Eye For Film >> Movies >> Family Portrait In Black And White (2011) Film Review
Family Portrait In Black And White
Reviewed by: Jennie Kermode
There was an old woman who live in a shoe, who had so many children she didn't know what to do...
Olga Nenya doesn't live in a shoe - she has a rambling old house in the Ukrainian countryside - but she has been mother to 27 children, most of them still living with her when this story begins. All of those who remain are adopted or fostered. Many are the mixed-race children of immigrants, abandoned and rejected in a country where racism is endemic. One has a physical disability; another struggles at school due to serious problems with concentration. Each has a story to tell.
Olga's story is a complex one. Filming over a number of years, the documentary team rarely posed direct questions to her - most of what we see is simple observation. She loves the children but she has a strong sense of ownership; the eldest suggests she has set herself up like a dictator in a Soviet state. She's controlling but perhaps she needs to be if she is to keep order. She makes sure all the children wash, dress appropriately, eat, go to school and learn the value of hard work. The problem is that there's not much room for them to nurture their individual ambitions. Kiril, who loves music, says he feels like a dissident because he is determined to go in his own direction.
It's understandable that Olga might see her care of the children, for all its problems, as better than the care the state could offer them. More problematic is her refusal to let any of them be adopted by Western European families who foster them over the summer. When they're 18 they can do what they like, she says, but it's not clear whether or not she understands that it will then be too late for them to become EU citizens, with all the advantages that entails. This is where more direct questioning might have been useful. Olga does say that Ukraine needs these children, suggesting she is driven at least in part by a sense of duty, and one of the boys addresses the subject more effectively in saying that he wants to live in his homeland, refusing to be pressured into exile in part because of his race.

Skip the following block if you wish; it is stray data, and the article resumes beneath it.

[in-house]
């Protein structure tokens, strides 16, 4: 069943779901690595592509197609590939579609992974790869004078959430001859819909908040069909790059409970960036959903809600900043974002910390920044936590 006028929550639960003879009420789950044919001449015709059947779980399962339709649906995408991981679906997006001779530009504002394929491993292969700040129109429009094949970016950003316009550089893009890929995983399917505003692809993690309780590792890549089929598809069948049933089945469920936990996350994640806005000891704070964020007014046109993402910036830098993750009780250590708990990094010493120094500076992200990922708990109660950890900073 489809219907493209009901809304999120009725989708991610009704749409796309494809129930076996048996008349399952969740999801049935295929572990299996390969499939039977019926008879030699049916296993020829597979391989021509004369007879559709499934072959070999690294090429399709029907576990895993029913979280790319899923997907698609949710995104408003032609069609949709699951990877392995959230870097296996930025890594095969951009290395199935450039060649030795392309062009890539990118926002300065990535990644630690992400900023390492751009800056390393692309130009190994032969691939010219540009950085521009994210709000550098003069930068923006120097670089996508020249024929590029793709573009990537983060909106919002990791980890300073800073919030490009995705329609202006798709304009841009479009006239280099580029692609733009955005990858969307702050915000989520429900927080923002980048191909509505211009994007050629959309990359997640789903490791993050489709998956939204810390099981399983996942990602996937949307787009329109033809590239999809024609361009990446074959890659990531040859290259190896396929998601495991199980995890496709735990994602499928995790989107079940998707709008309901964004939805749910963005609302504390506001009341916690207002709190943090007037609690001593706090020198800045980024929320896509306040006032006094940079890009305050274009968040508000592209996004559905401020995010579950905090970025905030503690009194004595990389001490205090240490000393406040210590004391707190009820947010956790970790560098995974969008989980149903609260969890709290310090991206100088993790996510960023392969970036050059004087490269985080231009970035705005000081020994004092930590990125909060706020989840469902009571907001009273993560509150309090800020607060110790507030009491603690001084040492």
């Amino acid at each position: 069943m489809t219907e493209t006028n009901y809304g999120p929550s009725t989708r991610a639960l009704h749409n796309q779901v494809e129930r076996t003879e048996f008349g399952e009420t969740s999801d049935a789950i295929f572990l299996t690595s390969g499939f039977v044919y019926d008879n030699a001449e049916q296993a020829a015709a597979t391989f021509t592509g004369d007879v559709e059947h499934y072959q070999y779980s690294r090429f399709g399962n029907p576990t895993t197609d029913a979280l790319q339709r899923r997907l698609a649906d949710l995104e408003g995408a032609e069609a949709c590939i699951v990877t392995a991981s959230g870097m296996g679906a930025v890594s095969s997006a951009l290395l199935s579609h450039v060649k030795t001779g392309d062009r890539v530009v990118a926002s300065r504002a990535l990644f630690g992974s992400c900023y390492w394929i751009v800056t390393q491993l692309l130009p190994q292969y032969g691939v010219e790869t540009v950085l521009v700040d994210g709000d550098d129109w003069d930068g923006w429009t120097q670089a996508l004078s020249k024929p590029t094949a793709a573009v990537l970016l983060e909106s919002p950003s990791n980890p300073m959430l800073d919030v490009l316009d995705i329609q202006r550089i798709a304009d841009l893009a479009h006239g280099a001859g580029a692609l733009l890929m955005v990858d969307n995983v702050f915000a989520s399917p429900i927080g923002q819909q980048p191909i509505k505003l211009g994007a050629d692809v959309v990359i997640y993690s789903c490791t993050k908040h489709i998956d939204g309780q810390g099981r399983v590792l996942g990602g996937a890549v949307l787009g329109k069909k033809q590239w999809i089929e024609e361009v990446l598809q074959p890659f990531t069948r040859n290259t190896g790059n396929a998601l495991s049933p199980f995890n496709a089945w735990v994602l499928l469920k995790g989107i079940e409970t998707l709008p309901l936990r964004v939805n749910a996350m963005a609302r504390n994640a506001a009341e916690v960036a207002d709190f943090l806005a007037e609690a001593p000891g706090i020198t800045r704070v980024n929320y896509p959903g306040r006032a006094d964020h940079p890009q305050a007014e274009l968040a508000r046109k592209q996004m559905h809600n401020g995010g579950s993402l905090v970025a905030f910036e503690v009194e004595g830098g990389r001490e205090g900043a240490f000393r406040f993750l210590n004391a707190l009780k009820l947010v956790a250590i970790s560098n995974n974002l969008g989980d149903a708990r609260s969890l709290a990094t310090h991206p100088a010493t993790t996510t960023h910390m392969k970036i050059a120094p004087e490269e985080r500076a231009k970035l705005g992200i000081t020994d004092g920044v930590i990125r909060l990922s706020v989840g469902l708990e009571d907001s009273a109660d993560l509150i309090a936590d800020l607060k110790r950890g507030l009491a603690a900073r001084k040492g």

Despite the fantastic image this family first presents, the film's best trick is to reveal the ways in which it resembles any other. The little kids love their mum; the older ones gradually cleave away, sometimes becoming resentful. Teenagers get up to no good and are increasingly difficult to keep track of, but even those who break away say they hope that, in the end, everyone can be happy together on their own terms. Chores are resented, the kids argue over clothes, but they also, clearly, have a lot of fun together. It's imperfect and messy. There's generational conflict that stems from the changing nature of Ukrainian society. The disparate note comes from what is going on in that society elsewhere: a menacing shadow, the rise of the far right.
Flawed like its subject but fascinating nonetheless, this is a film with multiple pleasures to offer and plenty of difficult questions to ask.Reviewed on: 25 Jan 2012